Coffee Farming (Planting, Growing and Harvesting)

Coffee Farming

The coffee plant is a fast-growing tropical bush tree that is well adapted to different eco-physiological conditions of the tropics. Coffee trees are usually cultivated for the berries, which are processed using various techniques to form green coffee. Green coffee serves as the basis for various coffee products. Coffee farming is a highly lucrative agricultural trade. Coffee is extensively grown in over 60 countries and distributed to very corner of the world. A successful coffee harvest relies on the farmers’ knowledge and skill on various coffee farming procedures.

Table of Contents

Soil Preparation

The ideal soil type for coffee farming are sandy-loam soils. To produce high yield, coffee farming requires deep permeable soil, of good structure, that contains sufficient organic matter as well as favourable water balance. The clay content of the soil should be about 15% to 35%. In addition, coffee requires slightly acidic soils with a pH of about 5 to 6.5 though it can still thrive in soils with 3pH levels. Preparation of soil for coffee farming involves cultivation and removal of debris that can affect plant growth. A small sample of the soil should be taken for soil testing in order to determine the type and quantity of the nutrient supplements needed.  Organic and in organic manure is incorporated into the soil using quantities obtained from the soil test to improve the health of the soil. The upside of soil testing is that it allows farmers to avoid risks associated with under and over fertilization of crops. Where zero-tillage is employed, holes large enough to allow plants to be transplanted without bending the tap root should be dug. The soil should be ploughed and cultivated thoroughly before transplanting is done.


Coffee is first grown in nurseries where it is nurtured until reaching the period of transplanting. Coffee is normally planted in the beginning of the rainy season when the soil is moist and temperatures are moderate. Prior to planting, seedbeds must be well cultivated and fertilised. The seedbed should be well levelled and watered. It should consist of furrows of about 1.5cm to 2cm deep and 5cm to 7cm apart where seeds are to be deposited. Farmers should take note that the seeds are evenly spaced during coffee farming. Transplanting occurs between 60 days to 90 days after planting. Another method to tell if it is time for transplanting is by measuring the height of the plant. Seedlings should be removed from the nursery when they are about 20cm tall. The holes dug for re-planting coffee trees ought to be approximately 50cm long 50cm wide and 50cm deep. Before planting, a root inspection is conducted to make sure that only the productive seedlings are re-planted. Seedlings with double roots can be maintained whereas those with a single root are discarded.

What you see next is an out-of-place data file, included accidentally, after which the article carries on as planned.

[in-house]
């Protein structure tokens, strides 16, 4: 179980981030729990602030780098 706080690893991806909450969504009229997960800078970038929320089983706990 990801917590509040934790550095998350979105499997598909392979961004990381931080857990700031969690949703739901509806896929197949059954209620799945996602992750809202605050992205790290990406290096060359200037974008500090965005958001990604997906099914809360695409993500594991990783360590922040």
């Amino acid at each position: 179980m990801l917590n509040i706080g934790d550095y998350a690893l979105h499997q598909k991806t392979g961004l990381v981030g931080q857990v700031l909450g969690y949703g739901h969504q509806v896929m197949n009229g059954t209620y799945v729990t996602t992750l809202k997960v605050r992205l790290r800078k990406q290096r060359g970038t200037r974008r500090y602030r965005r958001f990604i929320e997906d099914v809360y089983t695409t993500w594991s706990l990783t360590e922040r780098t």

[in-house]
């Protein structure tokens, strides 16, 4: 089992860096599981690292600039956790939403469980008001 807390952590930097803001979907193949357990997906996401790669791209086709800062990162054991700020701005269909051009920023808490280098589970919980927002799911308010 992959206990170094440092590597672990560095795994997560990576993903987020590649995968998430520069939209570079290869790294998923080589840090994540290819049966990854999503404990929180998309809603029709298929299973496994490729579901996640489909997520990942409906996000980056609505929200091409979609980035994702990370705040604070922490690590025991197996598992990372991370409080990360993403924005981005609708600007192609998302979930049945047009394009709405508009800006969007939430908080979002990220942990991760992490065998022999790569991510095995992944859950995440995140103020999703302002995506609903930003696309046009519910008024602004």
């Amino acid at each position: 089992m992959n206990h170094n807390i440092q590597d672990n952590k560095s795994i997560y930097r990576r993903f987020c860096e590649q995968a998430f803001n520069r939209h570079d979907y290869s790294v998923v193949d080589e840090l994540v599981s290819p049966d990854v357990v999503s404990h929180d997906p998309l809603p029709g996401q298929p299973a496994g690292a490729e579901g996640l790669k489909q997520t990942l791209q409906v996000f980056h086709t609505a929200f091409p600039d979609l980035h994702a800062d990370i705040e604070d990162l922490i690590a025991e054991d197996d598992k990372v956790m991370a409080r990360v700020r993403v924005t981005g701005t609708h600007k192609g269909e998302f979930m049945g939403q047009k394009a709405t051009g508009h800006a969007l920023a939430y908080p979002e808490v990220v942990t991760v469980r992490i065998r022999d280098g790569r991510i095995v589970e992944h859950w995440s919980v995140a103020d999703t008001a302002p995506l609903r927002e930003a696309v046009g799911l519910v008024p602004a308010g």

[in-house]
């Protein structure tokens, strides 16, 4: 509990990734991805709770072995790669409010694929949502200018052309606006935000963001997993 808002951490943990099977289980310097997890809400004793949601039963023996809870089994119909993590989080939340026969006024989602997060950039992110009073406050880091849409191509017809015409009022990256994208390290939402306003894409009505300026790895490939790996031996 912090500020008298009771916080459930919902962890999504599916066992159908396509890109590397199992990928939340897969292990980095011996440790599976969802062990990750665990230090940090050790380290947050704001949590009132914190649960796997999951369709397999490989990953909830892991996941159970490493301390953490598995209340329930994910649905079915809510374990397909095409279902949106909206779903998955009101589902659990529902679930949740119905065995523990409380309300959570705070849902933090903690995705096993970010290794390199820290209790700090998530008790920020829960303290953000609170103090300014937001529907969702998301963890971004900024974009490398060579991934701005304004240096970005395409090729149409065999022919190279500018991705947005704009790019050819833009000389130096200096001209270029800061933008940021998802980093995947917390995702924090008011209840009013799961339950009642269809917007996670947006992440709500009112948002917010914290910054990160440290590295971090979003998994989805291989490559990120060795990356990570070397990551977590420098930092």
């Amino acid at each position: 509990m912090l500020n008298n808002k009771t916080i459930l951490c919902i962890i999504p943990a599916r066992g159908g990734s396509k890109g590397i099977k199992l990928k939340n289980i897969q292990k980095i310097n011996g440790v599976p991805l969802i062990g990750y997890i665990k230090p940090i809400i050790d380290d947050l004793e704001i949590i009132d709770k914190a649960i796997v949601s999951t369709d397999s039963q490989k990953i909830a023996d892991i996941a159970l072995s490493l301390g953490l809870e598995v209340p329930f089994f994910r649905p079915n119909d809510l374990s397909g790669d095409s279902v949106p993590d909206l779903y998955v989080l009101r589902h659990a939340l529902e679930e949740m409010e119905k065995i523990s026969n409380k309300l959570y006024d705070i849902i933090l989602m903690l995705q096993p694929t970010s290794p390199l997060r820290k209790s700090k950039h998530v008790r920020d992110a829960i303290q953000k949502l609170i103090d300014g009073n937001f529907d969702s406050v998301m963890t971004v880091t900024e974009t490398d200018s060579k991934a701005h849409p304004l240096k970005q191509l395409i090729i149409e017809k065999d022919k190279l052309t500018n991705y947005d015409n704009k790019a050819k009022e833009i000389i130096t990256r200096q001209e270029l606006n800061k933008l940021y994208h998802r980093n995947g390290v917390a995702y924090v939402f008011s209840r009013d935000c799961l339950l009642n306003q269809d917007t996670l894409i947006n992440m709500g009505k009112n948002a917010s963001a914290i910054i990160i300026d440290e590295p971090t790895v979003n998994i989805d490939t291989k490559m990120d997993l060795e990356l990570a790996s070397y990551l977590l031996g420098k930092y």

Coffee farming requires more than just perfect weather conditions. For coffee to grow and reach optimal levels of production, it requires a combination of specific climatic conditions including temperature, rainfall and elevation also known as altitude.


Elevation, or altitude refers to the height above sea level. Altitude plays an important role in coffee farming. Different coffee varieties require specific latitude locations in order to thrive. Arabica coffee favours an altitude of about 25oN and 24oS whereas Robusta coffee is cultivated between 15oN and 12oS. Although coffee farming is heavily dependent on seed variety versus altitude, it can generally be grown at altitudes ranging from 400 to 2000m above sea level. The ideal altitude that provides best conditions for coffee farming is between 800 to 1200m above sea level.